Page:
The 2012 American Ballet Theatre season at the Metropolitan Opera House concluded last night with the swashbuckling adventure Le Corsaire. Not only was it the final performance of the season, it was also the final ABT performance for principal dancer Ethan Stiefel, who has been with the company since 1997.
Le Corsaire had the feel of a Sinbad movie set to classic music with ballet moves. The story opened in a bazaar where slave girls were being traded. Pirate Conrad arrives and he falls immediately for Medora. Unfortunately, a pasha arrives and buys her, but Conrad instructs his slave to steal Medora away and the pirates escape, along with the other slave girls, to their grotto. At the grotto, Medora convinces Conrad to free the other girls. But there is rebellion in the ranks as Conrad’s pirates are mutinous at the idea of the release. Conrad gets order restored temporarily, but Birbanto, one of Conrad’s trusted crew, sabotages everything and Medora is recaptured and taken back to the pasha. Birbanto hides his deception and goes with Conrad to rescue her. At the pasha’s palace, he is thrilled Medora has returned and he has a dream of all his women dancing in a garden. However, as he awakens, the pirates have come back and Conrad and his slave get Medora back and kill the duplicitous Birbanto. Back on the ship, the crew runs into a massive storm and after the ship wreck we find Conrad and Medora clinging to a rock, thankful for their survival.
We had an amazing cast playing out the drama. Marcelo Gomes was pirate Conrad, played with a lot of cockiness and swagger. Gillian Murphy was his love Medora. Stiefel was in the role of Ali, Conrad’s slave (not the lead, but a very flashy role). Sacha Radetsky was the owner/salesman of the bazaar. Stella Abrera was Medora’s friend. Craig Salstein was in the role of the two-faced Birbanto.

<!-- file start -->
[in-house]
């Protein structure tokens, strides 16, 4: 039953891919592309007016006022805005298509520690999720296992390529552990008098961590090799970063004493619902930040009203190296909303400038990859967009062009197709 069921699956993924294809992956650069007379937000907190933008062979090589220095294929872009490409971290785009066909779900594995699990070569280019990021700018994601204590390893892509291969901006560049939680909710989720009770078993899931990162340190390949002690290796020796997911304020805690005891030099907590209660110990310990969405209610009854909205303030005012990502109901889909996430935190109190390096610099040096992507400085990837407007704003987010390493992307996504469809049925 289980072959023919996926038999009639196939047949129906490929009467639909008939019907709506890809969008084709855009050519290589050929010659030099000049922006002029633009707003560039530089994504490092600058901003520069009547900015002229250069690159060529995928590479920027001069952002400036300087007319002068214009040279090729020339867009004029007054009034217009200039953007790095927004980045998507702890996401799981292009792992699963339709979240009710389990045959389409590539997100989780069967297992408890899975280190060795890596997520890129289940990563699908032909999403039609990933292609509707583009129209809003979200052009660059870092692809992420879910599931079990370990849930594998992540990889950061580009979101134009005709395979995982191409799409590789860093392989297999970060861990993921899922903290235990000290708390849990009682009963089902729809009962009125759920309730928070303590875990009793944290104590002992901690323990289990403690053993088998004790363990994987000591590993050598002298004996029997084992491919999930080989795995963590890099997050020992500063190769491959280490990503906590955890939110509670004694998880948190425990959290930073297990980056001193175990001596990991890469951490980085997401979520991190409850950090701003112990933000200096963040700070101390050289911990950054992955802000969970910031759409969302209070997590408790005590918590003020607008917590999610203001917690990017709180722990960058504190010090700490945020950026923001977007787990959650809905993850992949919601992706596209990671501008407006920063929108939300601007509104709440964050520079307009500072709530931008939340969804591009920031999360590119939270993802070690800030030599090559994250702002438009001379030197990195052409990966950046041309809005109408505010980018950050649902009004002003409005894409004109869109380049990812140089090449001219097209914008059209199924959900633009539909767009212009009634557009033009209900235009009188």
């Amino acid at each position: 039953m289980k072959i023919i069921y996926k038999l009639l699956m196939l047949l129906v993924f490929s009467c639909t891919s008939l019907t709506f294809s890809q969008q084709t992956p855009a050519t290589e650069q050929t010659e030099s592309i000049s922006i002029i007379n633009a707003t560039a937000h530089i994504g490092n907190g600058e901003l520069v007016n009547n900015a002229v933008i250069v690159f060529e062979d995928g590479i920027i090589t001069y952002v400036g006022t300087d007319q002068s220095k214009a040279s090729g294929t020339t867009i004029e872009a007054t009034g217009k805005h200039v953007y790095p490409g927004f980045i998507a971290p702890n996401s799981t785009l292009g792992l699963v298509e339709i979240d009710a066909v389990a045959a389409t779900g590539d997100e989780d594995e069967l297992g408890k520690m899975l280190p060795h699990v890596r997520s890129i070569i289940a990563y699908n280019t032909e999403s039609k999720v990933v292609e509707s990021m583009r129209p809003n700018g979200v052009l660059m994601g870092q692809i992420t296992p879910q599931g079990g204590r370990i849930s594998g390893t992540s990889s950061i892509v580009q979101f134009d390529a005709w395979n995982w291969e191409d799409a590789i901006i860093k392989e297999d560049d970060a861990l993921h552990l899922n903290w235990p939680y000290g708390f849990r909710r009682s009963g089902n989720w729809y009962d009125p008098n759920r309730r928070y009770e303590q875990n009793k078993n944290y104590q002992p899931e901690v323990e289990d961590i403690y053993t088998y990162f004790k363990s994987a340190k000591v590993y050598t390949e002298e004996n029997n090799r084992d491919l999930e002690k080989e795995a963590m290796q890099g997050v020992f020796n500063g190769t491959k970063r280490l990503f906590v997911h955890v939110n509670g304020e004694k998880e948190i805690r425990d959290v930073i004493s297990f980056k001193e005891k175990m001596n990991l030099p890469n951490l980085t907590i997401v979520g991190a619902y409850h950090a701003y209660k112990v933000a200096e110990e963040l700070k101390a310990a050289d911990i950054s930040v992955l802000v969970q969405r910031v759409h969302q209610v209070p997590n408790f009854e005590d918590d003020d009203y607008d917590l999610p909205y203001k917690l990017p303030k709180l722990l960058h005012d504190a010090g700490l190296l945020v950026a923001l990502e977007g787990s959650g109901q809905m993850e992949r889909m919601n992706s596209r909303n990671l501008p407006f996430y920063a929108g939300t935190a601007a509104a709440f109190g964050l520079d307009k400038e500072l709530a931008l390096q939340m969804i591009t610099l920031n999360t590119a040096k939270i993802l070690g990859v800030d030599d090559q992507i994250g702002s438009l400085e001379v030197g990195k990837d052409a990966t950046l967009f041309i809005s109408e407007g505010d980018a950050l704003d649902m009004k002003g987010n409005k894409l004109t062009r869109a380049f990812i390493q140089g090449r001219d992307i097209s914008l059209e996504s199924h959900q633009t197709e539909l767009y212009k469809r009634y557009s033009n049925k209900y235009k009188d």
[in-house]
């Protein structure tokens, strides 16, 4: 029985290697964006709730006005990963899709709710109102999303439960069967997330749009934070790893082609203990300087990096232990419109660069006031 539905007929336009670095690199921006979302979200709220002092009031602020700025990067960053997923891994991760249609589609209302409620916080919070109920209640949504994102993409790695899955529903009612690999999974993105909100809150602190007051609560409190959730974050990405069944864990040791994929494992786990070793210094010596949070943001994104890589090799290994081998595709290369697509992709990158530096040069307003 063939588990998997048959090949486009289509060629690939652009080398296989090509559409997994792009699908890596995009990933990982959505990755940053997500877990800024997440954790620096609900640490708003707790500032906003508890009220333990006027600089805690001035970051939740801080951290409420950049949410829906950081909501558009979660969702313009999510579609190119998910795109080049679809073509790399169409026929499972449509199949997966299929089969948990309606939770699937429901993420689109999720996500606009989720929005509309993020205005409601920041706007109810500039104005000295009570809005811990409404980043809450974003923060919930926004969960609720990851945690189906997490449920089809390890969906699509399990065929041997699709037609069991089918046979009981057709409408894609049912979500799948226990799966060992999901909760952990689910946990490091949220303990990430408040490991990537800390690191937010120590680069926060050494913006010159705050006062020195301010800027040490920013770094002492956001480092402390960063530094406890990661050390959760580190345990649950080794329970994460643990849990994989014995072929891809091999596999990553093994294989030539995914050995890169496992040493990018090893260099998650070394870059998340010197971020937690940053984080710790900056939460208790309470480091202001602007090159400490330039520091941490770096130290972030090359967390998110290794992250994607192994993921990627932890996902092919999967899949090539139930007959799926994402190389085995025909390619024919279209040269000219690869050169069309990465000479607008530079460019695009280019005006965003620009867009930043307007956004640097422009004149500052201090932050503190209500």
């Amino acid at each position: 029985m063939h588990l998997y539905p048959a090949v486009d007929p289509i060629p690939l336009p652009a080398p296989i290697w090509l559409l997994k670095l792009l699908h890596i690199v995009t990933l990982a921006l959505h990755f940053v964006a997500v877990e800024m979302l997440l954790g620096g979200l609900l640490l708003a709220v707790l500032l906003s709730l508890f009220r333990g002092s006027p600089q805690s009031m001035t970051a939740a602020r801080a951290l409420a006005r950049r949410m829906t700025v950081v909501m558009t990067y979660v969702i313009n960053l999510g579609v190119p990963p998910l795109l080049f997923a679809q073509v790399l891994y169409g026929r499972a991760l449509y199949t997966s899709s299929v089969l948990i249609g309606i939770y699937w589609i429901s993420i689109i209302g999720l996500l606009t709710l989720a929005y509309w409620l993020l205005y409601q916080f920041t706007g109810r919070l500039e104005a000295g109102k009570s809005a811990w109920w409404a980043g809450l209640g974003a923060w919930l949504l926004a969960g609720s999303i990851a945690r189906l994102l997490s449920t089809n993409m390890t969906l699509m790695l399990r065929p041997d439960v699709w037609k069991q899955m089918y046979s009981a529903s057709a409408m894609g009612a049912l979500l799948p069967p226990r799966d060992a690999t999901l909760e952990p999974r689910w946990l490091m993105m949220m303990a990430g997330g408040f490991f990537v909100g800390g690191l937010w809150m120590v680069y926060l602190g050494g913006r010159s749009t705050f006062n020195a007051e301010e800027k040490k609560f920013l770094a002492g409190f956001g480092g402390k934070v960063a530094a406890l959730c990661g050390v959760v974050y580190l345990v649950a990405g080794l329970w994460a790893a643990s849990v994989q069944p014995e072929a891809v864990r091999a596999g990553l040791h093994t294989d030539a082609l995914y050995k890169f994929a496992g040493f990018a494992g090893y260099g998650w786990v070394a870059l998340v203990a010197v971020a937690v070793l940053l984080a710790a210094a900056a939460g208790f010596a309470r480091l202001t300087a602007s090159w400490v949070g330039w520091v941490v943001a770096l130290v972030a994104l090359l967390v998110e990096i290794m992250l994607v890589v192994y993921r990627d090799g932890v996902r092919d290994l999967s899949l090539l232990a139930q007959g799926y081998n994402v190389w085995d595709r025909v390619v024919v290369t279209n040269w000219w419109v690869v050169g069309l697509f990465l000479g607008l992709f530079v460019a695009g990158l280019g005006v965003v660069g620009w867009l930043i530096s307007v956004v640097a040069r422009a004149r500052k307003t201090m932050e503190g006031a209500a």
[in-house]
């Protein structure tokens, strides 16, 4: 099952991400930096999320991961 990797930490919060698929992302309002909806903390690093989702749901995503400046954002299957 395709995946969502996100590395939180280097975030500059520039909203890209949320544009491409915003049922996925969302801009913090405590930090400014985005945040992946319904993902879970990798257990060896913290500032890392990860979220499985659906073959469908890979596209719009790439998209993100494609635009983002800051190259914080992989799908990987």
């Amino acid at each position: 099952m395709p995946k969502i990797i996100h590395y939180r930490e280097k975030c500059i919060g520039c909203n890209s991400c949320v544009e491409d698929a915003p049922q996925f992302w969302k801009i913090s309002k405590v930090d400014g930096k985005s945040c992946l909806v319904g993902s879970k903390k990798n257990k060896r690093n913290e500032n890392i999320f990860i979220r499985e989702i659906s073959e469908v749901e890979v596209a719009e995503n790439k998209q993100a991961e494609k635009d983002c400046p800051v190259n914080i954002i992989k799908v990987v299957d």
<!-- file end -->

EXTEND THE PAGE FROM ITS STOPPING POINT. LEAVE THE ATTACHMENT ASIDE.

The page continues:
It should be no surprise that Gomes and Murphy were incredible together. Their Act II pas de daux in the gratto was gorgeous, especially the graceful way Murphy bent her body. Stiefel and Murphy also had some stunning choreography in the grotto as they danced to entertain the pirates. At one point it seemed like they were having a competition to see who could do the most spins. Stiefel also had some flashy moments all of his own with his solos, which were extraordinary. Abrera had solos in the opening bazaar scenes and she too was quite something with her footwork.
It was an extraordinary evening. The ballet, while pretty thin in plot, served up some stunning choreography. It was exquisitely beautiful for the women while very powerful and physical for the men.
Of course, even though he wasn’t in the leading role, the evening belonged to Stiefel. He got an extended ovation when he made his entrance. He also stopped the show at the end of his first solo when he took extended bows and then was called back to the stage for more. Not surprisingly he also got the final bows of the evening, which brought up a truckload of flowers. Not only were audience members throwing them to the stage, he got countless bouquets and garlands from his cast mates and several people in the ABT family, including a number of principals who didn’t perform but were on hand to say farewell. One of the most touching moments of the curtain call was Stiefel presenting his parents to the audience and thanking them for all their support.
I’m glad we got to see Stiefel before he departed ABT. I’ve been a fan since I first saw him the 2000 film Center Stage and hadn’t seen him perform live until this performance. It was worth the wait as he was amazing. I wish we’d discovered ABT sooner so we could see him while he was performing often. He’s left ABT to continue his work as artistic director of the Royal New Zealand Ballet. Hopefully he’ll bring them over here and perform with them so we can see him again.